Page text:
Morgan v. Virginia Historical Marker
This historical marker located outside of the Middlesex Courthouse commemorates the groundbreaking court case of Morgan V. Virginia. The 1946 court ruling became a turning point in the fight against segregation as the court declared that state laws mandating racial segregation on interstate carriers violated the Constitution and federal laws that placed interstate commerce under the jurisdiction of the federal government. The immediate origins of the case date beck to 1944 when Irene Morgan refused to give up her bus seat to a white passenger. After an altercation with Middlesex County sheriffs, Morgan was arrested and convicted by the state of Virginia for violating the state's segregation ordinance. Morgan challenged the decision in federal court, arguing that the state law mandating racial segregation on common carriers could not be enforced as the bus she was on crossed state lines and was therefore under the jurisdiction of federal regulations on interstate commerce. The case inspired a 1947 test of the law known as the Journey of Reconciliation where white and black activists rode a bus together. Following a similar court case in 1960, several hundred activists initiated a series of tests of the law known as Freedom Rides wherein white and black activists challenged state segregation ordinances.
Backstory and Context
With the guidance of her lawyer, Spottswood Robinson III, Irene decided to plead guilty to resisting arrest, however she plead not guilty to violating the Virginia segregation law. Spottswood argued that the segregation law violated the interstate commerce clause of the United States constitution. They lost the case and Morgan was fined $10, however the case was appealed all the way to the Supreme Court by Thurgood Marshall, a lawyer with the National Association for the Advancement of Colored People (NAACP).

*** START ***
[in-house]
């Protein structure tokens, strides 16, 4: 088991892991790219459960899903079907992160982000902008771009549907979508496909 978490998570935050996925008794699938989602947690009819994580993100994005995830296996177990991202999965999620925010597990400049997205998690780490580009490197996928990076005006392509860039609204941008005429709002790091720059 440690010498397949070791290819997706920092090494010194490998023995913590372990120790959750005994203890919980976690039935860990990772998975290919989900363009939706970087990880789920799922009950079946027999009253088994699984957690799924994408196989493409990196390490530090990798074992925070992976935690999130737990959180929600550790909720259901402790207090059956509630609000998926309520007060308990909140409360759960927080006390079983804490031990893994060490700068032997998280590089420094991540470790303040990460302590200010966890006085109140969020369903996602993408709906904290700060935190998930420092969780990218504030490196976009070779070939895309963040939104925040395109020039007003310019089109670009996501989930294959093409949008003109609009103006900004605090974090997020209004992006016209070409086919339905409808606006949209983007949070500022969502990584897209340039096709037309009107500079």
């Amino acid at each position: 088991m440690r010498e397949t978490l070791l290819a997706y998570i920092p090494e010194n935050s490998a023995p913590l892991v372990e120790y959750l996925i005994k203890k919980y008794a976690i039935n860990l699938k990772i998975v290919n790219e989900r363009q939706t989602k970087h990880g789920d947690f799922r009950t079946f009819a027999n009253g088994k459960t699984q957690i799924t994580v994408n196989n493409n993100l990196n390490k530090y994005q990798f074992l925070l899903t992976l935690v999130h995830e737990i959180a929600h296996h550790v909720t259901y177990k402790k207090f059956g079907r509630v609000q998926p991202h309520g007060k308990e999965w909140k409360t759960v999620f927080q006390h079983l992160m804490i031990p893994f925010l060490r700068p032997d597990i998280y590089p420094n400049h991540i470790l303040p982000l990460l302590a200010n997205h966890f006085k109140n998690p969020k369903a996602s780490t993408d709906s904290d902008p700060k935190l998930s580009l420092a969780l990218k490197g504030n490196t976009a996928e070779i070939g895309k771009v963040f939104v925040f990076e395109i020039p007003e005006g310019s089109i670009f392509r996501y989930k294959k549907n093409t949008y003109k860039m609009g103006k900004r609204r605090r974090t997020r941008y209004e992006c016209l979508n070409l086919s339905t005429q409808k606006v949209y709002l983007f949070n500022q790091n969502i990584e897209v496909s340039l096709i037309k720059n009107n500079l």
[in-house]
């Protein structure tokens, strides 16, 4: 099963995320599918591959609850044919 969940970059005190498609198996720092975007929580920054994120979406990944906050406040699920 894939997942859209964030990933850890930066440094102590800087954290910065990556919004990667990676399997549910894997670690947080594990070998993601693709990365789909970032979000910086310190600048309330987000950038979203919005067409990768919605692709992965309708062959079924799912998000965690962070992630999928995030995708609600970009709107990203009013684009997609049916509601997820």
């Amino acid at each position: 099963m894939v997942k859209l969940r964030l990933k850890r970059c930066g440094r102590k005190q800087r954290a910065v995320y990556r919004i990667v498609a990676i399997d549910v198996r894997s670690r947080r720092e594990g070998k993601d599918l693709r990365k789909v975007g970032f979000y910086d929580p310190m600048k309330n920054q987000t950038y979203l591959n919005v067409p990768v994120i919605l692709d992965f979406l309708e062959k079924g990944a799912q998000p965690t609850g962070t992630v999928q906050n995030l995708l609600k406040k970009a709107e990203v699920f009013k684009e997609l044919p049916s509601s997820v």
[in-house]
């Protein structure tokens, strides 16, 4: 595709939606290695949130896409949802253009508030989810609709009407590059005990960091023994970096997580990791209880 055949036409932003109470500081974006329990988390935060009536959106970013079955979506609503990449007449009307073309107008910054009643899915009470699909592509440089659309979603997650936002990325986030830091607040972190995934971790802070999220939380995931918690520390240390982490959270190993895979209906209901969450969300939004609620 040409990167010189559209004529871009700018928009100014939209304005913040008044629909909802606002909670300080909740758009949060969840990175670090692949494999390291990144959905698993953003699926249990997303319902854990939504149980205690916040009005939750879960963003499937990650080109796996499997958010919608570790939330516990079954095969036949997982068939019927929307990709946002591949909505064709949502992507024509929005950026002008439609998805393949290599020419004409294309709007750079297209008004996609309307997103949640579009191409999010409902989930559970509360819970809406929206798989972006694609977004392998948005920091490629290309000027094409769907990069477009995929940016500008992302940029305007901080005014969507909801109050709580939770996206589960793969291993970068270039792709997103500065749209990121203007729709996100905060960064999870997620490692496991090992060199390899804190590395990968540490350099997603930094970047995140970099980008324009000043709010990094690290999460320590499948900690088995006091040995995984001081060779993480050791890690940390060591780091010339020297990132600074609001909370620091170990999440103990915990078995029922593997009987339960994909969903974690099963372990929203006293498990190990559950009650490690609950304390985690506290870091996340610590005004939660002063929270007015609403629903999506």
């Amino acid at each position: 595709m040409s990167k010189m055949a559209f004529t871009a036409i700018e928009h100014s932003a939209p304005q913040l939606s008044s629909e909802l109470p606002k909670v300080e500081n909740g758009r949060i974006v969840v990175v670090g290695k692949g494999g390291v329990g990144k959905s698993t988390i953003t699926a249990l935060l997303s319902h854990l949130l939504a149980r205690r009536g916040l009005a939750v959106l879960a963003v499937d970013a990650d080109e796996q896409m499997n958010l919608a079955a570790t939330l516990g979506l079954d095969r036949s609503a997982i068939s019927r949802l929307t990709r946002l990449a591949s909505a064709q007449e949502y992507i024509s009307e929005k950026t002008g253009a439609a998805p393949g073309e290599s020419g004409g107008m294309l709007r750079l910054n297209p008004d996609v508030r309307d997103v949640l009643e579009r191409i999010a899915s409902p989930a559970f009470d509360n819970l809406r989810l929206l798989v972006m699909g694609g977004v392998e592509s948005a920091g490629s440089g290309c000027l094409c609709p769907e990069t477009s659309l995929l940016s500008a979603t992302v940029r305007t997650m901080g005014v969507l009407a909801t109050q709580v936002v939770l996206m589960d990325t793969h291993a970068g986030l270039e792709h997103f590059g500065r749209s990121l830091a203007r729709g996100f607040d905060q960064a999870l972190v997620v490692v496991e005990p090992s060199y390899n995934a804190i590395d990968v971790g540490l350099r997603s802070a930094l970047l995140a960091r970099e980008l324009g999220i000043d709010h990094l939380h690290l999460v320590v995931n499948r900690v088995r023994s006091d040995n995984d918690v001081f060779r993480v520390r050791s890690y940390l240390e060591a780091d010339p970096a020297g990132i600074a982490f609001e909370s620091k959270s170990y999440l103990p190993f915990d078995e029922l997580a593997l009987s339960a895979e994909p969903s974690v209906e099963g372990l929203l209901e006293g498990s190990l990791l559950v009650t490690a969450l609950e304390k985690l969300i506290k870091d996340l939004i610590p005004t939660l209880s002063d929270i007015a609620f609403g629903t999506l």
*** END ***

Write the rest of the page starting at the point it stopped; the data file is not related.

The landmark decision on June 3, 1946 struck down Jim Crow segregation laws involving interstate transportation. Stating that segregation did in fact violate the Constitution's protection of interstate commerce. Many areas in the South refused to enforce the ruling, which led to a group of civil rights activist testing the ruling in 1947 with the support of the Congress of Racial Equality. In 1961, following another court decision that outlawed segregation in bus terminals and other facilities used in interstate travel, several hundred activists once again tested the court decision by demanding equal service in buses and trains across the United States. The 1961 activists would become known as Freedom Riders.
Irene Morgan v. Commonwealth of Virginia was an important landmark in the Civil Rights movement and a spark for future court rulings. Irene is quoted saying "I didn't do anything wrong. I'd paid for my seat. I was sitting where I was supposed to." In 1955 Rosa Parks followed her example in Montgomery, Alabama in what would become widely and historically known. Irene was awarded the Presidential Citizens Medal for her actions that day, although it is important to note that this medal and recognition came almost half a century later.
Before Rosa Parks, There Was Irene Morgan on a Virginia Bus / Not getting up for white couple led to high court. SFGate. August 4, 2000. http://www.sfgate.com/news/article/Before-Rosa-Parks-There-Was-Irene-Morgan-on-a-2745586.php.
Woo, Elaine. Irene Morgan Kirkaldy, 90; won early battle against bus laws. Los Angeles Times. August 14, 2007. http://articles.latimes.com/2007/aug/14/local/me-kirkaldy14.